HARARE – Recent political developments in neighbouring South Africa where president Jacob Zuma has said the governing African National Congress (ANC) party is ready for its first female leader, days after his former wife was named by the party’s influential women’s league as its choice to succeed him, has reminded many Zimbabweans of First Lady Grace Mugabe’s mooted ambitions to succeed her husband, President Robert Mugabe.
Nkosazana Dlamini-Zuma, who has four children with Zuma, is the head of the African Union Commission and a leading candidate to succeed her ex-husband after the 2019 general election.
Zuma is expected to step down as ANC leader at the end of this year, and whoever takes over will be the frontrunner for the presidency.
Zuma recently went off-script when he said on radio that there was no tradition in the ANC that the deputy president should succeed the president. This has been seen as an indication that he wants his ex-wife Dlamini-Zuma to succeed him.
The Daily News on Sunday interviewed a number of social and political analysts on this development and whether this might influence the politics in Zimbabwe with Zanu PF’s women’s league also advocating for Grace to succeed her husband.
Human rights lawyer Dewa Mavhinga said although Zuma has come out in support of his ex-wife Nkosazana Dlamini-Zuma succeeding him as SA president, we must not draw too many similarities with Zimbabwe where Grace Mugabe might want to succeed Mugabe because the two scenarios are vastly different.
“Unlike Grace who until recently held no post in the party, Dlamini-Zuma is a senior ANC leader with a strong track record having served as senior cabinet minister in different SA administrations and currently holds a senior post on the continent as African Union Commission chairperson.
“Whereas Grace is a political novice, we have Dlamini-Zuma a woman with political gravitas who in her own right, independent of her ex-husband, has the capacity to lead South Africa.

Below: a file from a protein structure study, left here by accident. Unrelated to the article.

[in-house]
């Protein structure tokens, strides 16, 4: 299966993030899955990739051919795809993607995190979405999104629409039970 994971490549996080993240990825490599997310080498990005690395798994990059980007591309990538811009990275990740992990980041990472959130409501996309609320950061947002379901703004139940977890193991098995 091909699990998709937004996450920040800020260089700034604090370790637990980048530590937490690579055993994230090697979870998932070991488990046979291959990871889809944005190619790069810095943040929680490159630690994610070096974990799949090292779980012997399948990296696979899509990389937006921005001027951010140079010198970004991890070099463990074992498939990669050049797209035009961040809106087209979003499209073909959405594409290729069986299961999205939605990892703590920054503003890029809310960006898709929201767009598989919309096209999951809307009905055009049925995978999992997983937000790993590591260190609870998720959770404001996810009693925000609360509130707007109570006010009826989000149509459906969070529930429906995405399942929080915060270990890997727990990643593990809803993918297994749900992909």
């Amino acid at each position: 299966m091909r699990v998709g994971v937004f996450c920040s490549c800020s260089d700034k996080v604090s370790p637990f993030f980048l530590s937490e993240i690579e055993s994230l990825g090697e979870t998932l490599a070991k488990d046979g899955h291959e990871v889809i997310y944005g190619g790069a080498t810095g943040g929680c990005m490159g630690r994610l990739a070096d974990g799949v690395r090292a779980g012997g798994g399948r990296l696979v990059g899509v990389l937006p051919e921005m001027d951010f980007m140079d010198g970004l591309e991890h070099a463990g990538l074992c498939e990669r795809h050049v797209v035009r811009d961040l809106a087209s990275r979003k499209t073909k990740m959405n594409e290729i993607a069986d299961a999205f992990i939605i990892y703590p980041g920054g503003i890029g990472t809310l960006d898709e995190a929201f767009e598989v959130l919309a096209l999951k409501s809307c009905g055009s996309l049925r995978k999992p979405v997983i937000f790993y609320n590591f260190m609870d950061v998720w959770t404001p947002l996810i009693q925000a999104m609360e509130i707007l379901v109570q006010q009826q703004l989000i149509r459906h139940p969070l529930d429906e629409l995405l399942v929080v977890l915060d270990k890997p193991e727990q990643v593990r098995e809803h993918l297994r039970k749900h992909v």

“Dlamini-Zuma’s nearest equivalent would be Joice Mujuru, for they are both veterans of the struggle in their respective countries, married senior political figures while maintaining their own luminous political careers,” said Mavhinga.
Social commentator Rejoice Ngwenya said: “Actually, the Zuma ‘dynasty’ must have been influenced by our Zanu PF women’s league! Bad politics is contagious, so I cannot rule out reverse osmosis.
“If Zuma claims South Africa is ready for a female president, now, why did he not say South Africa is ready for a youthful president when Julius Malema was clamouring for leadership renewal?
“This is all about self-preservation, greed and perpetuating the monarchical mentality. I have no problem with female presidents — Dlamini-Zuma has the credentials but Grace is a no no!”
Journalist Viv Maravanyika said: “Definitely the events in South Africa will give strong credence to those in Grace’s camp as well as the first lady herself. They can also point out how Hillary Clinton was backed by her husband Bill (former US presient) in the recent elections. It’s well and good to receive that support, but what are her qualifications? Is she really presidential material? I don’t think so.”
Social commentator Farai Maguwu said there are contrasts and similarities.
“Indeed Zanu PF women and youth leagues might be emboldened by the ANC women’s league and go for the jugular by nominating Grace.
“However, the matter of national leadership is beyond and above one’s biological composition. It’s about delivering hope and change to the masses. It’s about a person whose heart is in the right place, someone who loves the people and one with a vision that leaves no one behind.”
Maguwu said by rising to the position of chairperson of the African Union Commission Dlamini-Zuma has demonstrated that she has the capacity to lead.
“Many on the continent feel she has held that position with much wisdom and honour. I am not sure how she compares with Grace.